The Democratic Republic of Timor-Leste is more commonly known as East Timor. It is a country in South East Asia and became an independent state and the first new nation of the 21st century, on the 28th November 2002, after centuries of Portuguese colonisation and 25 years of Indonesian occupation.

The country is not too far from Australia, approximately 700km, but feels like a completely different world. With the assistance of international aid and local NGOs providing capacity building training to help the Timorese people, this developing country is slowly establishing itself as its own independent state after years of unsettlement.

Agriculture is the mainstay economy of East Timor and employs most of the population. Coffee is the main cash crop in East Timor and its largest exported good.

Coffee plants were first brought to East Timor in the early 19th century by the Portuguese and have grown to become East Timor’s biggest selling agricultural commodity, with 46% of the population relying on the coffee industry for income.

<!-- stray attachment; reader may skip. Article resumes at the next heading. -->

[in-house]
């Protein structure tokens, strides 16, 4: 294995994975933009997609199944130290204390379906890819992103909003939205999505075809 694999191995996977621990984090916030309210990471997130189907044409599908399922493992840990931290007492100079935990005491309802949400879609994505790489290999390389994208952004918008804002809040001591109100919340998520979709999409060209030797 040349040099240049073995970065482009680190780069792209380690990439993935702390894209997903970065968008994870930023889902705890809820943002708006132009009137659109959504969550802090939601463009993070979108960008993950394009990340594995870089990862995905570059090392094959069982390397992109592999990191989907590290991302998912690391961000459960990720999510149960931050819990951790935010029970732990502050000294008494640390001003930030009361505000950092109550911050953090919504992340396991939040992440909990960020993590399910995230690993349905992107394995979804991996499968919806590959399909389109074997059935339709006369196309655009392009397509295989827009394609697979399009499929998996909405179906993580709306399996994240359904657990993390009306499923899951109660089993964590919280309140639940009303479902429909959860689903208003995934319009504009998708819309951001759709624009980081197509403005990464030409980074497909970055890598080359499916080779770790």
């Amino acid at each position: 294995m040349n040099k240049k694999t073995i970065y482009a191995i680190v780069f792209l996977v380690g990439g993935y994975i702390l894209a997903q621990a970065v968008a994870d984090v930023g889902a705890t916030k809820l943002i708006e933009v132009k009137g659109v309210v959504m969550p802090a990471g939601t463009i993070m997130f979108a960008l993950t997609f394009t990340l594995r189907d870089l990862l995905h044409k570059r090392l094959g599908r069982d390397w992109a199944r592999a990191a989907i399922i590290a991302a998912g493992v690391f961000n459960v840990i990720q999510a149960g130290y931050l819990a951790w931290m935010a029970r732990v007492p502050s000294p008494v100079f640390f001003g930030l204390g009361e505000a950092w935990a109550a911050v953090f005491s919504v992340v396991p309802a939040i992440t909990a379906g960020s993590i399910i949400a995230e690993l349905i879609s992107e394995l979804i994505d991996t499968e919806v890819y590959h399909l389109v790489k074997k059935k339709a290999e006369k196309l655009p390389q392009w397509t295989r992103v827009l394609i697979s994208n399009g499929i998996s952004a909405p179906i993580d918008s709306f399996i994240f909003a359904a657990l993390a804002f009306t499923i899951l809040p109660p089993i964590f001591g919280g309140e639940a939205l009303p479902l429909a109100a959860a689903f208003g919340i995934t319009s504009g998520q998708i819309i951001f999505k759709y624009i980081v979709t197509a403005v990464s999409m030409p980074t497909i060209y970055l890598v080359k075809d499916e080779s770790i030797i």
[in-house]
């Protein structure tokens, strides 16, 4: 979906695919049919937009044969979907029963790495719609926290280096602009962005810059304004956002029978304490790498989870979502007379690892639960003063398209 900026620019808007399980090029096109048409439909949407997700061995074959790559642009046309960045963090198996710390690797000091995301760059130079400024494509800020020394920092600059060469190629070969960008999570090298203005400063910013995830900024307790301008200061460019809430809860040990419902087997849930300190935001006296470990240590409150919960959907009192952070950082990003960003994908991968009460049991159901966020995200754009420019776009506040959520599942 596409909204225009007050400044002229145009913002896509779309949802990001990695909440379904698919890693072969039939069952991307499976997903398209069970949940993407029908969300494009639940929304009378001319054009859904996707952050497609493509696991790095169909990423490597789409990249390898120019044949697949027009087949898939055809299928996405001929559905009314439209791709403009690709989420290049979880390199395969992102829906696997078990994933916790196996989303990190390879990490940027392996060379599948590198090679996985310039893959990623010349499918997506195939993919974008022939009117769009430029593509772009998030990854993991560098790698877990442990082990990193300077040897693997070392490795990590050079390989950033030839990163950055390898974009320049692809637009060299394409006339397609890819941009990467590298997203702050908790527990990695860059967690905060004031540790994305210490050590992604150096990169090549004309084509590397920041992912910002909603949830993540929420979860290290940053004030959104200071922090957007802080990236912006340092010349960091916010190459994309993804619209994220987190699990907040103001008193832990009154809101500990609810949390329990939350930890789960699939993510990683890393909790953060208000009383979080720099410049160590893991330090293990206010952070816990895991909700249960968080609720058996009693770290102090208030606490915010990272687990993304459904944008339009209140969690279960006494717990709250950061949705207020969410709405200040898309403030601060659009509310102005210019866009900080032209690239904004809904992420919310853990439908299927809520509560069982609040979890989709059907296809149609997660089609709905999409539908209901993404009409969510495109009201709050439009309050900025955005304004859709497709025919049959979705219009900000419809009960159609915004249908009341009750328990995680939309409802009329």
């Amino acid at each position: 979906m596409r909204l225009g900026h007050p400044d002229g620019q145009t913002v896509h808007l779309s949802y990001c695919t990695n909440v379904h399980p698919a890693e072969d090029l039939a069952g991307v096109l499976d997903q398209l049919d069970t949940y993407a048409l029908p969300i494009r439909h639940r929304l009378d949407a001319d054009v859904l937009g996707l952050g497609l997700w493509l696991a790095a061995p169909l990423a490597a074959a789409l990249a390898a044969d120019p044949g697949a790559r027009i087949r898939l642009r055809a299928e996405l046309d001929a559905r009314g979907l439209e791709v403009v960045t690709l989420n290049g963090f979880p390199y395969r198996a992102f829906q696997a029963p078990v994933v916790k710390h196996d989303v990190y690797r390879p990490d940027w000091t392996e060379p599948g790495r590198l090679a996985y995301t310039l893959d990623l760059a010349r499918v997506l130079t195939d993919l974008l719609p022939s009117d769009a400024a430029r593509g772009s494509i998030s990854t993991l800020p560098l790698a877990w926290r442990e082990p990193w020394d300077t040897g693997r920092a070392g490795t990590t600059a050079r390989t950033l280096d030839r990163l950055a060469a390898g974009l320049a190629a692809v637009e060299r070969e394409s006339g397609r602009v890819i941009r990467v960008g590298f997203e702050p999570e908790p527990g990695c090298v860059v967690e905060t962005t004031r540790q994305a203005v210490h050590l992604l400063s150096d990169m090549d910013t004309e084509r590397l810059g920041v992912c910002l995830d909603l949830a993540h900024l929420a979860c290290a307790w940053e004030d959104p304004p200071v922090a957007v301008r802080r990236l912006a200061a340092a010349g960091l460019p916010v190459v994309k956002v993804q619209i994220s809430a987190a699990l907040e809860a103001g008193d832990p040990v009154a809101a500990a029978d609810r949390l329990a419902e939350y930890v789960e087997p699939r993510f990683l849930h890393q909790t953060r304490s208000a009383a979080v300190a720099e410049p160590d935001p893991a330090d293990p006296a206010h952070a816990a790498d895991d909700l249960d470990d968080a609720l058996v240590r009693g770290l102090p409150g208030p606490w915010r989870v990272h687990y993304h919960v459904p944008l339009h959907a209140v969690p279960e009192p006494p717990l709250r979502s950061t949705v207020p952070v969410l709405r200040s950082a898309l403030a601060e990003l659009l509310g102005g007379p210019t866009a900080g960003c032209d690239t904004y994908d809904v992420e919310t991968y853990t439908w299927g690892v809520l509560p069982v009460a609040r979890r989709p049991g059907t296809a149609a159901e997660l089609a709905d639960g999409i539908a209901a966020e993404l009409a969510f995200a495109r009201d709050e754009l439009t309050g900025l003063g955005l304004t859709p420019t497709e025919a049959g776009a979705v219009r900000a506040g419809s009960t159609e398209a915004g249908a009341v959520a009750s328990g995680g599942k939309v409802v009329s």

Growing wild and organically in the mountainous regions of East Timor, the coffee plants flourish underneath the shade of the natural tree canopies.


The Timor Hybrid variety of coffee has naturally evolved in East Timor over the years. It is a unique variety of coffee which has the smooth taste of an Arabica coffee, combined with the robust strength against fighting common coffee plant diseases of a Robusta coffee.

Timorese coffee is known to have a smooth creamy body with a complex aroma and taste, with flavour notes of stone fruit, plum and some chocolatey undertones.